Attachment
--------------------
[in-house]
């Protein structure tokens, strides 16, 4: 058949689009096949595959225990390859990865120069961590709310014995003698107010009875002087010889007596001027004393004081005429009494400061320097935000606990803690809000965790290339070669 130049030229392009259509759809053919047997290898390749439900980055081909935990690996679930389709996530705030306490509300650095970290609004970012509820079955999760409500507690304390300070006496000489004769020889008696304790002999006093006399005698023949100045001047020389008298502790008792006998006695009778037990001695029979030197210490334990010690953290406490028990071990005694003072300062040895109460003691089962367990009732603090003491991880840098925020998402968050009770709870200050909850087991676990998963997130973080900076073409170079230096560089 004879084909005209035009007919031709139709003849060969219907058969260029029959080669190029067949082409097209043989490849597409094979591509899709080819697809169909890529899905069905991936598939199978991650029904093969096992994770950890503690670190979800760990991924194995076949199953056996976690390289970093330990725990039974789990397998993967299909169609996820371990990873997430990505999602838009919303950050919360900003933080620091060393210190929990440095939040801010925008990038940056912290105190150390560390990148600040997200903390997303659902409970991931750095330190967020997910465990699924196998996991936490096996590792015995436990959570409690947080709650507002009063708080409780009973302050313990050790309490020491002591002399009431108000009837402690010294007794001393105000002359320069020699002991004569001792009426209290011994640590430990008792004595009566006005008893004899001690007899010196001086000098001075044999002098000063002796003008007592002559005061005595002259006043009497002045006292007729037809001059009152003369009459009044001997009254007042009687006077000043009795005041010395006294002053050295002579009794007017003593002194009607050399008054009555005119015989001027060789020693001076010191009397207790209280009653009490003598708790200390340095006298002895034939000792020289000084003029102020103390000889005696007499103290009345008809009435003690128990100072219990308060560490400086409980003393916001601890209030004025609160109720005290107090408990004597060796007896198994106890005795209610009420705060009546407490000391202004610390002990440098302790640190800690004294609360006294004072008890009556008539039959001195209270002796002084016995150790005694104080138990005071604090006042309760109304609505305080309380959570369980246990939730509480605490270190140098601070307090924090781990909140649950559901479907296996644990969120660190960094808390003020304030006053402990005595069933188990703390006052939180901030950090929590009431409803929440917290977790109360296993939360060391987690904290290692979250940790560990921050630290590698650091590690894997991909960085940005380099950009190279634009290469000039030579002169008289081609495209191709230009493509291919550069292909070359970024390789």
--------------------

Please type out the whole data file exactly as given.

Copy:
[in-house]
């Protein structure tokens, strides 16, 4: 058949689009096949595959225990390859990865120069961590709310014995003698107010009875002087010889007596001027004393004081005429009494400061320097935000606990803690809000965790290339070669 130049030229392009259509759809053919047997290898390749439900980055081909935990690996679930389709996530705030306490509300650095970290609004970012509820079955999760409500507690304390300070006496000489004769020889008696304790002999006093006399005698023949100045001047020389008298502790008792006998006695009778037990001695029979030197210490334990010690953290406490028990071990005694003072300062040895109460003691089962367990009732603090003491991880840098925020998402968050009770709870200050909850087991676990998963997130973080900076073409170079230096560089 004879084909005209035009007919031709139709003849060969219907058969260029029959080669190029067949082409097209043989490849597409094979591509899709080819697809169909890529899905069905991936598939199978991650029904093969096992994770950890503690670190979800760990991924194995076949199953056996976690390289970093330990725990039974789990397998993967299909169609996820371990990873997430990505999602838009919303950050919360900003933080620091060393210190929990440095939040801010925008990038940056912290105190150390560390990148600040997200903390997303659902409970991931750095330190967020997910465990699924196998996991936490096996590792015995436990959570409690947080709650507002009063708080409780009973302050313990050790309490020491002591002399009431108000009837402690010294007794001393105000002359320069020699002991004569001792009426209290011994640590430990008792004595009566006005008893004899001690007899010196001086000098001075044999002098000063002796003008007592002559005061005595002259006043009497002045006292007729037809001059009152003369009459009044001997009254007042009687006077000043009795005041010395006294002053050295002579009794007017003593002194009607050399008054009555005119015989001027060789020693001076010191009397207790209280009653009490003598708790200390340095006298002895034939000792020289000084003029102020103390000889005696007499103290009345008809009435003690128990100072219990308060560490400086409980003393916001601890209030004025609160109720005290107090408990004597060796007896198994106890005795209610009420705060009546407490000391202004610390002990440098302790640190800690004294609360006294004072008890009556008539039959001195209270002796002084016995150790005694104080138990005071604090006042309760109304609505305080309380959570369980246990939730509480605490270190140098601070307090924090781990909140649950559901479907296996644990969120660190960094808390003020304030006053402990005595069933188990703390006052939180901030950090929590009431409803929440917290977790109360296993939360060391987690904290290692979250940790560990921050630290590698650091590690894997991909960085940005380099950009190279634009290469000039030579002169008289081609495209191709230009493509291919550069292909070359970024390789």